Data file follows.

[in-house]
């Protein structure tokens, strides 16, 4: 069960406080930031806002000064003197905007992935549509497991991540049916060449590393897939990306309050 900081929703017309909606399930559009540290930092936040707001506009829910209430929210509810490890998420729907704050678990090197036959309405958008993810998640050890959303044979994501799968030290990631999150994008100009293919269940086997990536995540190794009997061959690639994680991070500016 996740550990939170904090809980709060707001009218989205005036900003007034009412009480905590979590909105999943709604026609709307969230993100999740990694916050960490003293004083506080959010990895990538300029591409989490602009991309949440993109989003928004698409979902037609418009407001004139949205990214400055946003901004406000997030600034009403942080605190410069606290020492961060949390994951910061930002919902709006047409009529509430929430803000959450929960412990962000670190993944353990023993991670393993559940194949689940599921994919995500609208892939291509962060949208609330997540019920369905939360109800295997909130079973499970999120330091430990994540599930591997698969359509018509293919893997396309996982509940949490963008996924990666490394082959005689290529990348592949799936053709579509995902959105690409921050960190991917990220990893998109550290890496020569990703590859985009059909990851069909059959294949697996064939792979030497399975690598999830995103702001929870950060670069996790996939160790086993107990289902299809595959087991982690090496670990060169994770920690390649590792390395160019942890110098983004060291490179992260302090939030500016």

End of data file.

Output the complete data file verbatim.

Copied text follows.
[in-house]
């Protein structure tokens, strides 16, 4: 069960406080930031806002000064003197905007992935549509497991991540049916060449590393897939990306309050 900081929703017309909606399930559009540290930092936040707001506009829910209430929210509810490890998420729907704050678990090197036959309405958008993810998640050890959303044979994501799968030290990631999150994008100009293919269940086997990536995540190794009997061959690639994680991070500016 996740550990939170904090809980709060707001009218989205005036900003007034009412009480905590979590909105999943709604026609709307969230993100999740990694916050960490003293004083506080959010990895990538300029591409989490602009991309949440993109989003928004698409979902037609418009407001004139949205990214400055946003901004406000997030600034009403942080605190410069606290020492961060949390994951910061930002919902709006047409009529509430929430803000959450929960412990962000670190993944353990023993991670393993559940194949689940599921994919995500609208892939291509962060949208609330997540019920369905939360109800295997909130079973499970999120330091430990994540599930591997698969359509018509293919893997396309996982509940949490963008996924990666490394082959005689290529990348592949799936053709579509995902959105690409921050960190991917990220990893998109550290890496020569990703590859985009059909990851069909059959294949697996064939792979030497399975690598999830995103702001929870950060670069996790996939160790086993107990289902299809595959087991982690090496670990060169994770920690390649590792390395160019942890110098983004060291490179992260302090939030500016």